On Events, October 12, 2011

WIDEN: On Events

4:00–6:00 p.m., Wednesday, October 12, 2011
Grad Room, 66 Harbord St., Toronto
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All are welcome. No advance registration is required.


“We Have the Ability to Create the Headlines”: Made-for-TV Planning and the Politics of Urban Knowledge Creation
David Roberts (Geography)

In this paper, I argue that the World Cup needs to be understood as having social impacts that extend well beyond the sports event and tournament infrastructure. Thinking through the World Cup in South Africa as a “television event” allows us to understand how a particular geographic imagination of host cities is mass produced by and through international media covering the event. This means that we must pay attention to the ways that the World Cup is also about the politics of representation, particularly media representation given the World Cup’s status as a mega-media event. Through an analysis of media strategies for the 2010 South African world cup, this paper explores the politics of urban knowledge production and introduces the concept made-for-TV planning. Made-for-TV planning, as I define it, is the attempt of urban planners to capitalize on the unique opportunities and challenges that anticipated television media coverage of a city (such as that which accompanies a mega-event) to project a certain image of a city to television audiences around the world. In the process, there is a blurring of lines between city boosterism and news coverage. Made-for-TV planning approaches require broadening the typical understanding of the planner in this unique context—it also requires an expansion of planning theory to include greater attention to media studies and representational theories. These relationships remain largely unexplored and under-theorized. What follows is a coarse theorization of made-for-TV planning as a way of laying the groundwork for further studies that should include, among other things, robust content analysis of the ways in which television news organizations, in partnership with urban planners, work to broadcast certain image production narratives.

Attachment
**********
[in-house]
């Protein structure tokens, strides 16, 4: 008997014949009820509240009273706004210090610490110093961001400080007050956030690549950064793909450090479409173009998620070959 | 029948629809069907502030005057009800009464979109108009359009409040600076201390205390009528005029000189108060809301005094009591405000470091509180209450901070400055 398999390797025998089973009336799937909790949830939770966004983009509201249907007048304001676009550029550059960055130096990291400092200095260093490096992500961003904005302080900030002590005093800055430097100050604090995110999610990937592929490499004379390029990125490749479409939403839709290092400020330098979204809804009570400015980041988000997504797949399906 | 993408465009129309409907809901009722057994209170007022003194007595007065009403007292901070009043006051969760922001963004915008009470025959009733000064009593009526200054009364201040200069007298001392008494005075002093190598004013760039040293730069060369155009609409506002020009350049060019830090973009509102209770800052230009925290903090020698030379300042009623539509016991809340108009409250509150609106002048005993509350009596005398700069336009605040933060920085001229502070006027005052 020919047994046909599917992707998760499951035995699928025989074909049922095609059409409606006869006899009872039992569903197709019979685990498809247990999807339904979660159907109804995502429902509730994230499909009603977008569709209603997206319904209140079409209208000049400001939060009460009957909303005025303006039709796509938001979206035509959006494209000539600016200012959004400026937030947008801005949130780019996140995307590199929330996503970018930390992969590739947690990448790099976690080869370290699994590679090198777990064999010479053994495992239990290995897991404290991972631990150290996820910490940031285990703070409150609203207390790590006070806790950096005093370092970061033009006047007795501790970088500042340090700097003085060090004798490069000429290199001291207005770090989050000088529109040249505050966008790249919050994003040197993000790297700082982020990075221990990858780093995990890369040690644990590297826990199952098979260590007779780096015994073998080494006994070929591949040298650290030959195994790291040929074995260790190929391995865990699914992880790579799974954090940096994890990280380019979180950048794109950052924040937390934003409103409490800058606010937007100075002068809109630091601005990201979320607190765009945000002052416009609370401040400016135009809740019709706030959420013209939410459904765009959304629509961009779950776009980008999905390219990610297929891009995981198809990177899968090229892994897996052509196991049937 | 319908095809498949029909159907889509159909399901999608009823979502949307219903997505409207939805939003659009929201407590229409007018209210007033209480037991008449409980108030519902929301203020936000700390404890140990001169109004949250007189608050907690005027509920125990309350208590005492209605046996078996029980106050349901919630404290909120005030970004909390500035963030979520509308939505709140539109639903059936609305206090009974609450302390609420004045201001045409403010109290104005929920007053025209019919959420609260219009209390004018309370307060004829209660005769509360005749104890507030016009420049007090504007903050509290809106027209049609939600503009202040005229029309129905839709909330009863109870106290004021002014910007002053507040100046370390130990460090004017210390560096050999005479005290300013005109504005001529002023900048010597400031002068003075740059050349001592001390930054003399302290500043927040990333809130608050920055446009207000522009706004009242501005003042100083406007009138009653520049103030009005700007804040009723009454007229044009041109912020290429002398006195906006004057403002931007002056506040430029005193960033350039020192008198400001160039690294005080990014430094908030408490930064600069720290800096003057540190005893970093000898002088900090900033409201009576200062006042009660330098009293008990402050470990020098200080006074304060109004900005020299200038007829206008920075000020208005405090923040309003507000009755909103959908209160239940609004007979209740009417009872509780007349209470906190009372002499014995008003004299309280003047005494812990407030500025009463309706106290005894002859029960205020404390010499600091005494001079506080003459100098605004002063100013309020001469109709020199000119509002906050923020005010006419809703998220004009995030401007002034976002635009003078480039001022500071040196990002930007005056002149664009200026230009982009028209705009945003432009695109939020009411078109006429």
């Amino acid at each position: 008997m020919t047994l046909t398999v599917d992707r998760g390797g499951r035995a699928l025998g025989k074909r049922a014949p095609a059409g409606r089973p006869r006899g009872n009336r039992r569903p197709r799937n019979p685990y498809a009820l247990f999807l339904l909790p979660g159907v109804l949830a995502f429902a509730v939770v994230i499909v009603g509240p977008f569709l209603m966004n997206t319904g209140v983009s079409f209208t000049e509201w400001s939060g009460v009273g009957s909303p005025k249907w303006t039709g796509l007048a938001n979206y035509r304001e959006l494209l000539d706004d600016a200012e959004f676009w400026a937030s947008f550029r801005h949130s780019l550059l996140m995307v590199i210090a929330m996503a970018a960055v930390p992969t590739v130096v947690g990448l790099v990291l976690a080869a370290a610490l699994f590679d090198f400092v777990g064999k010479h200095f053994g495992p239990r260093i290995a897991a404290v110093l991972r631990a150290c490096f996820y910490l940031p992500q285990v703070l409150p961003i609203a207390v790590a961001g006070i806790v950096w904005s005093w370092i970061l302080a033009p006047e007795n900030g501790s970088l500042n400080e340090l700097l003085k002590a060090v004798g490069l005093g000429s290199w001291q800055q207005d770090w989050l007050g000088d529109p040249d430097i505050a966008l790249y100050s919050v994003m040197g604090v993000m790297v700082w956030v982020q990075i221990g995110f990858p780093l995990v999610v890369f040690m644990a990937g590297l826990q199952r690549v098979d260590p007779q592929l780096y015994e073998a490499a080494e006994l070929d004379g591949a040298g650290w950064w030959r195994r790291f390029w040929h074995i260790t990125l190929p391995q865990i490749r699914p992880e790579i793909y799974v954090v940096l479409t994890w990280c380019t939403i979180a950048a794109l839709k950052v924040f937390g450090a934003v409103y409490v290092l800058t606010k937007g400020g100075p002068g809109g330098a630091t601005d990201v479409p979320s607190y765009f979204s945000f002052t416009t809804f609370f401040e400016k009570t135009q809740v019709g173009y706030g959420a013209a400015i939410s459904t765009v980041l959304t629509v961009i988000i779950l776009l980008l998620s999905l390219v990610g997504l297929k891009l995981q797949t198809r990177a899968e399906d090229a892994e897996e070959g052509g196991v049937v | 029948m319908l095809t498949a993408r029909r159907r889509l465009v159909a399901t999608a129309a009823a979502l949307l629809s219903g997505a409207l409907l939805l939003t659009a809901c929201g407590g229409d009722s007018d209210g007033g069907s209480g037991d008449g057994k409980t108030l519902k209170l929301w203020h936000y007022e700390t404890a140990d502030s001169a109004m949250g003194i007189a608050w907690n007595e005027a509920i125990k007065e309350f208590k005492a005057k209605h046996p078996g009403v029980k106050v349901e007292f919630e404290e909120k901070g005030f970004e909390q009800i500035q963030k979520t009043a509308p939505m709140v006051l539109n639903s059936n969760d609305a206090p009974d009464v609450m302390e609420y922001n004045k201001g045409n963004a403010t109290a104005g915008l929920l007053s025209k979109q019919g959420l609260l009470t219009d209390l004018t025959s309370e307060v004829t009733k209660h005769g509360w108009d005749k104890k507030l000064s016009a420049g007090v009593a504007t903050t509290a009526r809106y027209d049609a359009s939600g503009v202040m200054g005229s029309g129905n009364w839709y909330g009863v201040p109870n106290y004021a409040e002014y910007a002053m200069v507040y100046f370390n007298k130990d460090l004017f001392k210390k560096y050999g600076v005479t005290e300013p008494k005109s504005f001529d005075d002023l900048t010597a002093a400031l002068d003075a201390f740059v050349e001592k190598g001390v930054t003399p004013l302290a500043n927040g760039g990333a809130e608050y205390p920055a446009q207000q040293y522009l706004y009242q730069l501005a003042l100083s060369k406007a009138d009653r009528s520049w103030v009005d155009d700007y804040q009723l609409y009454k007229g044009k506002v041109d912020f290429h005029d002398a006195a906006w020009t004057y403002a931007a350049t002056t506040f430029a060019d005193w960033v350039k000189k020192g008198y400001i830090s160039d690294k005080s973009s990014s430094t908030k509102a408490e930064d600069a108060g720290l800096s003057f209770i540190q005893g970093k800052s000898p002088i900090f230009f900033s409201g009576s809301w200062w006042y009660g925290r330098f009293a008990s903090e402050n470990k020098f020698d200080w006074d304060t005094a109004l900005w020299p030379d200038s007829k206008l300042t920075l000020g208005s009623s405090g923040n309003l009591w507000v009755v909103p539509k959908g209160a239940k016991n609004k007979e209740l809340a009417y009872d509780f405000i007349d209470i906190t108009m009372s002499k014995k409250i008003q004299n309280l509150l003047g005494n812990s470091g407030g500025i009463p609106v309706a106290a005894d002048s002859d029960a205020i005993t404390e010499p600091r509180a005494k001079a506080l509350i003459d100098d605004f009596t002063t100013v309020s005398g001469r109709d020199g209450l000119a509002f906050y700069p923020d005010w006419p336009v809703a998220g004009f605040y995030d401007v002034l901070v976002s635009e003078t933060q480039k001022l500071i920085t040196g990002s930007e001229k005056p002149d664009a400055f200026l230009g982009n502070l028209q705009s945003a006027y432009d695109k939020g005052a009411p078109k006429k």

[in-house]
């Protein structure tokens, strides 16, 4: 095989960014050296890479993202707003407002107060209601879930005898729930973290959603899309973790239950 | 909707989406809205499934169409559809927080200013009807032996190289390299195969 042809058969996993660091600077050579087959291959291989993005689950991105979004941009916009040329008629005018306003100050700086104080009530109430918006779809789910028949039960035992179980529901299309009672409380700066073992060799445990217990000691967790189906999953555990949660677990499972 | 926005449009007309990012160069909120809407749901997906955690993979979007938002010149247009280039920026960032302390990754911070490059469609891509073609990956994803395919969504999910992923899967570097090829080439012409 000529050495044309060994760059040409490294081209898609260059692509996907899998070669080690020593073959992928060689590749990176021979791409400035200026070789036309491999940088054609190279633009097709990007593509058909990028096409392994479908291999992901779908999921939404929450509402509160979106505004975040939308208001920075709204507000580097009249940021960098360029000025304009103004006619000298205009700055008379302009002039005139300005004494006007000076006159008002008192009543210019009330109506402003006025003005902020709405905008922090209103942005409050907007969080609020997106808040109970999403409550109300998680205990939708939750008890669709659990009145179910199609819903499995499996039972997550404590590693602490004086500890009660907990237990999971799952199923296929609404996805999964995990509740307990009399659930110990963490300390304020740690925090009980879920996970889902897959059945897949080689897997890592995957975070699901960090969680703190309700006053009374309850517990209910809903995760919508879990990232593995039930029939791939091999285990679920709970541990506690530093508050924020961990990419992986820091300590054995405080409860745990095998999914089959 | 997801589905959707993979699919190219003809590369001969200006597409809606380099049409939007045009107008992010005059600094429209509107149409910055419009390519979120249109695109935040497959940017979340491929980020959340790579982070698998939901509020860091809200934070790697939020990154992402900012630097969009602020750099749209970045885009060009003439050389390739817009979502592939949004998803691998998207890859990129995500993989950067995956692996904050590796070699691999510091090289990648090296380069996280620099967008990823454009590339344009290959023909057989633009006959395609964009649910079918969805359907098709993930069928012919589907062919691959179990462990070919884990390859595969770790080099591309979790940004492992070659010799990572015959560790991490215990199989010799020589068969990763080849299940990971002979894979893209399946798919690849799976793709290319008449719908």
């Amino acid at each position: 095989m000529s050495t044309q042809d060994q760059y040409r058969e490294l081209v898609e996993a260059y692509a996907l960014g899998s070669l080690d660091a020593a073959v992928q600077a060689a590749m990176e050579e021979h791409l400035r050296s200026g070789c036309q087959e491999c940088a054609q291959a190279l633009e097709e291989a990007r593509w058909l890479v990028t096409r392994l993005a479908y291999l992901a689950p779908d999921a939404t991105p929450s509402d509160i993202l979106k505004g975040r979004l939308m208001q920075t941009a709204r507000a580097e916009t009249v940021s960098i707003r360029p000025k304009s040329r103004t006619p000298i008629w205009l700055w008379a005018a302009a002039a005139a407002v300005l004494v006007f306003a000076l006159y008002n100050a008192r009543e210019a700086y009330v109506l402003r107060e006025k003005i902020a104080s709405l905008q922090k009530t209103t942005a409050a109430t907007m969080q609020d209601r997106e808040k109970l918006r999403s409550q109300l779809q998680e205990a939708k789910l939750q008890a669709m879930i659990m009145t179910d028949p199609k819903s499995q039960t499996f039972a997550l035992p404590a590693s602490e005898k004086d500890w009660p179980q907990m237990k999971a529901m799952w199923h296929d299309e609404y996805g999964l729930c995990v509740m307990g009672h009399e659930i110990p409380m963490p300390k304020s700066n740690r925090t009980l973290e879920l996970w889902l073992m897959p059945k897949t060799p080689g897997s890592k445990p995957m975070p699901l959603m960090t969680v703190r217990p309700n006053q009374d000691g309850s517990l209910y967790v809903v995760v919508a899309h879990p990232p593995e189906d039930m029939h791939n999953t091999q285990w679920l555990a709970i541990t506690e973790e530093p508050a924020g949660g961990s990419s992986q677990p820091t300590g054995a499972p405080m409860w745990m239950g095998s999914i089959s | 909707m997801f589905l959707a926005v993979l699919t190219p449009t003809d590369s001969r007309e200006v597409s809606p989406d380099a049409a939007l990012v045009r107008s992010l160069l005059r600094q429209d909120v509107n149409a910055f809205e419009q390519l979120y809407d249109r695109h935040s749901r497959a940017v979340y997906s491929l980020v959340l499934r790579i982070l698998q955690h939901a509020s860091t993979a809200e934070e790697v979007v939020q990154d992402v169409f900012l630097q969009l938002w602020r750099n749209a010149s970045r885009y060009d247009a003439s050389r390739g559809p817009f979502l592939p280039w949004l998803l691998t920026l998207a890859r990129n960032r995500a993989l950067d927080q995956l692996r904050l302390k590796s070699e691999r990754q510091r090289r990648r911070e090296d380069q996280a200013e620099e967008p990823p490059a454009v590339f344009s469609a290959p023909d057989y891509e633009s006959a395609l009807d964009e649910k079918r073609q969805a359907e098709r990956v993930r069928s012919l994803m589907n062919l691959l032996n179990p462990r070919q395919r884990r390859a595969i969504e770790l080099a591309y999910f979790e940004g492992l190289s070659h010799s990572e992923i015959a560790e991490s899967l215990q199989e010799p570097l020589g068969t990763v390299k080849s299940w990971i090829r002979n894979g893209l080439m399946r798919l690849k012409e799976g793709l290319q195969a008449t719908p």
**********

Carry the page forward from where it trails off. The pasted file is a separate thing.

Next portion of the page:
Events Advancing Knowledge: Scientific Inquiry without the Scientific Method
Ben Filewod (Forestry)

In this short presentation, I will introduce some key approaches to scientific analysis, and explain how and why they can fail to work. The ability of event-driven (rather than experimental) research will be explored as an alternative way of knowing. Theoretical concepts will be discussed with specific reference to my own original research on some aspects of climate change impacts on temperate forests.

Event-ness at 9/11: The Implications of Marking a Date for U.S. Grief
Amanda Watson (Women’s Studies, University of Ottawa)

Two weeks after U.S. President Obama declared Osama bin Laden killed by U.S. personnel, the New Yorker magazine marked the historical event with the banner on its May 16 issue reading, “After Bin Laden.” U.S. American media coverage explicating the aftermath of Osama bin Laden’s death adopted similarly temporal titles: the “Post-Bin Laden World” (New York Times, May 2, 2011), a “Post-Bin Laden Cash Crunch” (Time magazine, May 3, 2011), and, overtly demarcating a new historical period, the “Post-Bin Laden Era” (The Economist, May 5, 2011). In American media, Osama bin Laden’s death became the bookend of a new historical period in American culture. Returning to the past 10 years, widely known as the “post-9/11 era,” this mixed media art project (entitled “September 10th”) and corresponding paper address the concept of “event-ness” as it occurs in hindsight descriptions and depictions of the September 11, 2001, attacks on the World Trade Center and the Pentagon. The art work critically represents “9/11” as mapped in non-metric space and nonlinear time, juxtaposing the modernist notion of temporality as even and homogeneous with post-colonial temporal impressions that shift and multiply with cross-cultural reception. Suggesting that dividing time periods by events, as is commonplace in academia and politics, is a way of recolonizing history, this piece elucidates the gross misrepresentation of actors and processes surrounding the events of 9/11 and Osama bin Laden’s recent death. Relying on Jasbir Puar’s notion of “temporal qualifications,” and Puar’s and Sherene Razack’s use of “monstrosity,” this piece asks how “event-ness” facilitates the construction of fearful enemy, and suggests its future unpacking.

Directions: To get to Grad Room, enter through the coffee shop on the northeast corner of Spadina and Harbord, and then go down the stairs at the back. An elevator to the room is accessible through the main entrance of Graduate House residence (60 Harbord St.). Additional time may be needed to use the elevator; please contact Grad Room at 416-946-7666 or gradroom@utoronto.ca for information.

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